How is lava made? – Leon, age 7, Sydney, Australia
Thank you for a great question Leon!
Have you ever seen lava? What does it look like to you? Lava can be red, fiery and liquid or cool, dark and solid, like in the picture above.
In the picture you can see red hot lava, flowing over black solid rock where the lava has cooled. Lava is molten rock, melted because of very high temperatures, much, much hotter than you would see on the surface of the earth.
Can you imagine how hot it must be to melt rock? This gives a clue about how lava is made, somewhere with very high temperatures below Earth’s surface.
While underground, the liquid rock is called magma; it becomes lava when it flows onto the planet’s surface, usually through a volcano. When the lava cools – that’s the dark solid ground you see in the image – it is called “igneous” rock. This means “fire” in Latin (scientists use a lot of Latin words), so it is fire rock.
To understand how lava is made and where it comes from, we need to journey below Earth’s surface – which we can’t do, because it would be too dangerous. Imagine trying to travel somewhere hot enough to melt rock, what would that do to you?
Instead, we can look at the structure of Earth in the image below and imagine the journey.
We would travel down through Earth’s crust, into the mantle and then into the core. Once there, we would discover that the crust and mantle are mostly solid rock. After the mantle we would notice the liquid outer core and then the solid metal inner core.
In Earth’s core the temperatures are very hot, usually between 5,000 and 7,000 degrees Celsius. Think about this to compare: chocolate starts melting at around 80℃ and tap water boils at 100℃. This very hot core acts like an oven for Earth, heating it from within.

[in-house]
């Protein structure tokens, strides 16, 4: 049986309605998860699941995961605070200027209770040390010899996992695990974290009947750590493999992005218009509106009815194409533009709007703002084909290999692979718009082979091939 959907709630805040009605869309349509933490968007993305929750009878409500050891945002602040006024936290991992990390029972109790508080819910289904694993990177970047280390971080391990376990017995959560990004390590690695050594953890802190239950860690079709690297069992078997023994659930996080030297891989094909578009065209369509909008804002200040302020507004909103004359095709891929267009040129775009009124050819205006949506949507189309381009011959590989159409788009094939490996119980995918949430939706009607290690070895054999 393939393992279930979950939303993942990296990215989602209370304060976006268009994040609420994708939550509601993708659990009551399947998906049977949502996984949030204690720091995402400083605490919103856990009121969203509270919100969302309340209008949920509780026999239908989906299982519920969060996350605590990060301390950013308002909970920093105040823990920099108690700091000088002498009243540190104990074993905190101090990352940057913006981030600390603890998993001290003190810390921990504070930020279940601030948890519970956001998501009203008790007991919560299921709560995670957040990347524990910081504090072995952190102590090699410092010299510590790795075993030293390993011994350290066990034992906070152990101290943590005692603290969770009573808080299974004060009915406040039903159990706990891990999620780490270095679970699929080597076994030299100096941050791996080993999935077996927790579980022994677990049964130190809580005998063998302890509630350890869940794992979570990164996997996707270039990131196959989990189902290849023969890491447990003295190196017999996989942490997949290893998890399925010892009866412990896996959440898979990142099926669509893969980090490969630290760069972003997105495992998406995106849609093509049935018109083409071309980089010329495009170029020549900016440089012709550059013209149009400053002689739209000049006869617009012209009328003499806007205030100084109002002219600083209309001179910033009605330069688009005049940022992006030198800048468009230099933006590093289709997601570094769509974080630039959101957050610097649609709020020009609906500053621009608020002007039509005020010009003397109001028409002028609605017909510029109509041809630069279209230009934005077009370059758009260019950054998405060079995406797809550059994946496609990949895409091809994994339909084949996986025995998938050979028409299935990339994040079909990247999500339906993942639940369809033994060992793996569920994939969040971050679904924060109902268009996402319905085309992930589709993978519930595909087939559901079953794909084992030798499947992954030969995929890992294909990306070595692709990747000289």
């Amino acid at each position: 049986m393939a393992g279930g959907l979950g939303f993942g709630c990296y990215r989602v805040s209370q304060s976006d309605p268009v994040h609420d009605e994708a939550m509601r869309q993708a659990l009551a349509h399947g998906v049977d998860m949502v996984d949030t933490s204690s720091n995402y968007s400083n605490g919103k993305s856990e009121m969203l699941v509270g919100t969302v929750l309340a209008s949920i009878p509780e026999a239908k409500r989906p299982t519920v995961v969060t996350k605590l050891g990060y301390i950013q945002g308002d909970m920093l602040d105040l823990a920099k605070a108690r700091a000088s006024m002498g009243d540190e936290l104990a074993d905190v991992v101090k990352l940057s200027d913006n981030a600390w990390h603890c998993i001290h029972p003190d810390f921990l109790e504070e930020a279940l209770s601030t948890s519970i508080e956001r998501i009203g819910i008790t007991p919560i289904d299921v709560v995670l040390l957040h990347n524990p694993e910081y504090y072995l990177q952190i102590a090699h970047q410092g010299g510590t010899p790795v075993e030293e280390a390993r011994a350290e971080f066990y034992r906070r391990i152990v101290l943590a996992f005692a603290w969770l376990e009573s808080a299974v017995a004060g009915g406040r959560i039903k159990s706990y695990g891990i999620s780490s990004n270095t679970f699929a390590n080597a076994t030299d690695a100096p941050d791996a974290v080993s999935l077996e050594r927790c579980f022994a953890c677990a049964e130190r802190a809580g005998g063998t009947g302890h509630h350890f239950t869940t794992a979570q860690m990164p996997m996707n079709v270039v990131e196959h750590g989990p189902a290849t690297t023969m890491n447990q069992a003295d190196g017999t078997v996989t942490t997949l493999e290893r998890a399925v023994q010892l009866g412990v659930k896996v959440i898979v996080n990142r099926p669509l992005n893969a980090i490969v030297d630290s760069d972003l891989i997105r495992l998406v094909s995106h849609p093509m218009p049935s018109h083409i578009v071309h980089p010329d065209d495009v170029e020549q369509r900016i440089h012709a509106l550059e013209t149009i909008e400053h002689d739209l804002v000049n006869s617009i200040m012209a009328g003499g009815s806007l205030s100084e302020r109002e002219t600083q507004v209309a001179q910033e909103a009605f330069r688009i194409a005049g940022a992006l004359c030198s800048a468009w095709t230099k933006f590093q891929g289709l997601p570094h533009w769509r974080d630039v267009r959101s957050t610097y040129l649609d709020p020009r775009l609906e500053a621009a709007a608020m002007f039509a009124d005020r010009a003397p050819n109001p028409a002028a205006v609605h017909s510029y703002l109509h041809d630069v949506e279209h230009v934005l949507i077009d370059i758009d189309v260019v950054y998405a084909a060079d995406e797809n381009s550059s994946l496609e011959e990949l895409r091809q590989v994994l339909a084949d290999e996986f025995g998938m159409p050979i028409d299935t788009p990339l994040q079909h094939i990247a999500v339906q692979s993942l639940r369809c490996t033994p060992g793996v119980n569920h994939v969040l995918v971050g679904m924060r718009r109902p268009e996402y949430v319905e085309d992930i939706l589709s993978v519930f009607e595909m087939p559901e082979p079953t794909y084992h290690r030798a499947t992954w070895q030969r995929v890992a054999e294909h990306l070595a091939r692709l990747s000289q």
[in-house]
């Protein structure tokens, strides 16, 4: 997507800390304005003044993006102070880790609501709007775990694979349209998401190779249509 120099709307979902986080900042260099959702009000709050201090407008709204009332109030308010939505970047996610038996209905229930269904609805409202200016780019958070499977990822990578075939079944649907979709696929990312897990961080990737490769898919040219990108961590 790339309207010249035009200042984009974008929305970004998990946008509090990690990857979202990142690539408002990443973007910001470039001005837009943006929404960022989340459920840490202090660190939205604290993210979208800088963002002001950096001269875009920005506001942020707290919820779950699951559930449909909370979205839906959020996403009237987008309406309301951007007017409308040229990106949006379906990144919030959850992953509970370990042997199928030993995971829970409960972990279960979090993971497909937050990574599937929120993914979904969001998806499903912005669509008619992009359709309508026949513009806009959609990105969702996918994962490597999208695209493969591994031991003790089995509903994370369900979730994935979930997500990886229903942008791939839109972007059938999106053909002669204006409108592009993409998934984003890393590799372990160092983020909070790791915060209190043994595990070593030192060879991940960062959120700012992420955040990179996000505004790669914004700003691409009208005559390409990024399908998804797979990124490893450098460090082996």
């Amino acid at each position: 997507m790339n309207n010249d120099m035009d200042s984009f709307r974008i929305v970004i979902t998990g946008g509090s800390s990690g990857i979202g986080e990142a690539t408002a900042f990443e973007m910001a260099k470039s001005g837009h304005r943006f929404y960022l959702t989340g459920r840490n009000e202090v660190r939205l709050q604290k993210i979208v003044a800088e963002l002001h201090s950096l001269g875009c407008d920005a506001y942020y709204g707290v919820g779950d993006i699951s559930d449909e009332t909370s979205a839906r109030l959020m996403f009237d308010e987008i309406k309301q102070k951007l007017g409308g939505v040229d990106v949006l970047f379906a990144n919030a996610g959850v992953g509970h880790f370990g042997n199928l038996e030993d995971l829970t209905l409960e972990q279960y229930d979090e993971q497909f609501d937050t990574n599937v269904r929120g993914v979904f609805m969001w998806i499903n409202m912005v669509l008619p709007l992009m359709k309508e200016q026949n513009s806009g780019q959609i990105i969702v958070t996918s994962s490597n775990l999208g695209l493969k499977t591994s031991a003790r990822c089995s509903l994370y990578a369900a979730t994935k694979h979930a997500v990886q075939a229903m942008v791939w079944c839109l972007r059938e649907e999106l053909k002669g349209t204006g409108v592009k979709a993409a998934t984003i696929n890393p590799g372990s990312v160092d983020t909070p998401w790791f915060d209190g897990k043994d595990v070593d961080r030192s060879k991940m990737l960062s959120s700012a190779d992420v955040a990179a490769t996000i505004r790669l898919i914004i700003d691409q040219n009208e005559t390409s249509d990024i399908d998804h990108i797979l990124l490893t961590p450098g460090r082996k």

Along the way we might find some magma in the mantle where it is made, in a space between the outer mantle and Earth’s crust. Magma is formed through heat and pressure – imagine squeezing a ball of plasticine as hard as you can: that is you putting pressure on the ball. While the mantle is not as hot as the liquid core, there is a lot more pressure. The pressure is caused by movement in the rocky mantle, pressing against the crust.
This pressure, and the temperatures from Earth’s “oven” at the core, cause rock to melt and magma is formed. The magma moves to Earth’s surface through openings – sometimes these openings are volcanoes – and forms new crust.
Often the new crust forms into islands, like many of the Pacific islands. This happens because liquid comes out through openings on the sea floor and cools, forming land.
You can watch this video for the story from Mother Earth herself. But be warned: never put rocks in a fire to try and melt them, some might explode! I’ll let you ask about that another time.
This article is republished from The Conversation is the world's leading publisher of research-based news and analysis. A unique collaboration between academics and journalists. It was written by: Janice Crerar, Charles Darwin University.
Janice Crerar does not work for, consult, own shares in or receive funding from any company or organisation that would benefit from this article, and has disclosed no relevant affiliations beyond their academic appointment.